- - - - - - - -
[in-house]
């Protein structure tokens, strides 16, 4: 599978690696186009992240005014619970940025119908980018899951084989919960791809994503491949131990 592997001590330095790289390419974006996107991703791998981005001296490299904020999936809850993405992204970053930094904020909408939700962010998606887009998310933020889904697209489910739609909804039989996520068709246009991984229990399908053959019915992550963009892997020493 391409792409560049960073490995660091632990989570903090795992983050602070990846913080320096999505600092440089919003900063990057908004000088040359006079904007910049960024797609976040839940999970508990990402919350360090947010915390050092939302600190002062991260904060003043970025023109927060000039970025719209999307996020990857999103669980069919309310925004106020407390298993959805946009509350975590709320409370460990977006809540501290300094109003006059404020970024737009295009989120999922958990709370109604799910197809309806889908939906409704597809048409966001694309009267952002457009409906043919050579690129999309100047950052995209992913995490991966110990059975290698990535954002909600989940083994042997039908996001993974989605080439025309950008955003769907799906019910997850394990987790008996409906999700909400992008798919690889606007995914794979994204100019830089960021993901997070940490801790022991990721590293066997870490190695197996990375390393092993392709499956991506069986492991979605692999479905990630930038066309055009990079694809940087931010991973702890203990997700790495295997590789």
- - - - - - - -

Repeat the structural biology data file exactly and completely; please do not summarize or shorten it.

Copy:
[in-house]
């Protein structure tokens, strides 16, 4: 599978690696186009992240005014619970940025119908980018899951084989919960791809994503491949131990 592997001590330095790289390419974006996107991703791998981005001296490299904020999936809850993405992204970053930094904020909408939700962010998606887009998310933020889904697209489910739609909804039989996520068709246009991984229990399908053959019915992550963009892997020493 391409792409560049960073490995660091632990989570903090795992983050602070990846913080320096999505600092440089919003900063990057908004000088040359006079904007910049960024797609976040839940999970508990990402919350360090947010915390050092939302600190002062991260904060003043970025023109927060000039970025719209999307996020990857999103669980069919309310925004106020407390298993959805946009509350975590709320409370460990977006809540501290300094109003006059404020970024737009295009989120999922958990709370109604799910197809309806889908939906409704597809048409966001694309009267952002457009409906043919050579690129999309100047950052995209992913995490991966110990059975290698990535954002909600989940083994042997039908996001993974989605080439025309950008955003769907799906019910997850394990987790008996409906999700909400992008798919690889606007995914794979994204100019830089960021993901997070940490801790022991990721590293066997870490190695197996990375390393092993392709499956991506069986492991979605692999479905990630930038066309055009990079694809940087931010991973702890203990997700790495295997590789």